Cell fate in plant cells is highly flexible and even differentiated cells can change fate back to the totipotent state. In this study we show that plant steroid hormones are required for this cell fate change. Brassinosteroids are perceived by receptors of the BRI1 and SERK type present in the plasma membrane of plant cells. SERK1 phosphorilation status in vivo is enhanced by brassinosteroid perception and in vitro SERK1 appears to be the most active kinase compared with the other members of the family. Using a combination of biochemical, molecular and cell biological tools the work presented in this thesis shows that the BRI1 and SERK1 receptors transduce the signal from the membrane directly to the nucleus via a transcription factor, AGL15. This is a novel finding in plants where it was not shown that such short signaling transduction pathways are operational.
Early-age housing temperature affects subsequent broiler chicken performance
Baarendse, P.J.J. ; Kemp, B. ; Brand, H. van den - \ 2006
British Poultry Science 47 (2006)2. - ISSN 0007-1668 - p. 125 - 130.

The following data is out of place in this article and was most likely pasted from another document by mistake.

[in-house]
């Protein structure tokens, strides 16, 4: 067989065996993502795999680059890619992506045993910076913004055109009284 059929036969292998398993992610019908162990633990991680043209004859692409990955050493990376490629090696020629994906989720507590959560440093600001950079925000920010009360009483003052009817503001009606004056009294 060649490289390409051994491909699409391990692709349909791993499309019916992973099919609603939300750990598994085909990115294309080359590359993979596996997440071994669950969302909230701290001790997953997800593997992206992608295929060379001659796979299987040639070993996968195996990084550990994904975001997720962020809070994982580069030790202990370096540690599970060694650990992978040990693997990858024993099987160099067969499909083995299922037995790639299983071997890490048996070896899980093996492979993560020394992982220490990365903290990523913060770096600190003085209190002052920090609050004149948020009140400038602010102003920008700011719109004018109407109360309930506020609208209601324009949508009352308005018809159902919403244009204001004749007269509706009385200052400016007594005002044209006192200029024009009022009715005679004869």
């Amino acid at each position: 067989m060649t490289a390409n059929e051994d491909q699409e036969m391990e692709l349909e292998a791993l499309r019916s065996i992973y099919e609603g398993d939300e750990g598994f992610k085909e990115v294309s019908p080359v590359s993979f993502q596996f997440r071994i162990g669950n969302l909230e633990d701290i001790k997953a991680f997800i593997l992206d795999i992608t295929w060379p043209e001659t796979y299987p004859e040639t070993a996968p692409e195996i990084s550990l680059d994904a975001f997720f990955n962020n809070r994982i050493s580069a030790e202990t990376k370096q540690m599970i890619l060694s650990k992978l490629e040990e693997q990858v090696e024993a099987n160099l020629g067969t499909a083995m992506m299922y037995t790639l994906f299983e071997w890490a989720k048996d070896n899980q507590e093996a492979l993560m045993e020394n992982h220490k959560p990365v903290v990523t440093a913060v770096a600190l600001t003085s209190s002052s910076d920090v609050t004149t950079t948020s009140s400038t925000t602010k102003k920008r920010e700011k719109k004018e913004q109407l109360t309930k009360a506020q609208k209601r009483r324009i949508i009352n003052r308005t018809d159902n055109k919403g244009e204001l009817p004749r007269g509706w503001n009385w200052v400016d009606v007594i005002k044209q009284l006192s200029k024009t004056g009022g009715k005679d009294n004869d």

gallus-domesticus - thermal manipulations - thermotolerance - ascites - thermoregulation - embryogenesis - responses - system
1. The influence of housing temperature in early life on subsequent growth and development of broiler chickens was investigated. 2. Hatchlings were exposed to an ambient temperature of 34°C (NT) or 28°C (LT) on d¿1. Both temperature regimes decreased with 1°C per day for 5¿d. At d¿6 the ambient temperature of the LT group was increased to the same ambient temperature as the NT group. At d¿29 all chickens were exposed to 10°C for 7¿d. 3. Navel temperature was lower in the LT group than in the NT group from d¿2 to 5. 4. Body weight of the chickens was higher in the NT group than in the LT group and the difference between both groups increased in time. 5. Temperature treatment during the early post-hatching period did not result in a long-term alternation in organ development, haematocrit value, energy and protein metabolism or the occurrence of ascites. 6. Although not significantly, the course of metabolism suggested that early thermal treatment had long-term effects. Before cold treatment in week 5, the NT group showed higher values for energy and protein metabolism than the LT group, but during cold exposure, the opposite was found. 7. We concluded that exposure of chickens to a moderate reduction in house temperatures during early post-hatching life seemed to have long-term negative effects on the performance of these chickens, but, on the other hand, it seemed that these chickens were better prepared to withstand cold challenge later in life.
Metabolic Responses of Chick Embryos to Short-Term Temperature Fluctuations
Lourens, A. ; Brand, H. van den; Heetkamp, M.J.W. ; Meijerhof, R. ; Kemp, B. - \ 2006
Poultry Science 85 (2006)6. - ISSN 0032-5791 - p. 1081 - 1086.
unturned eggs - incubation - embryogenesis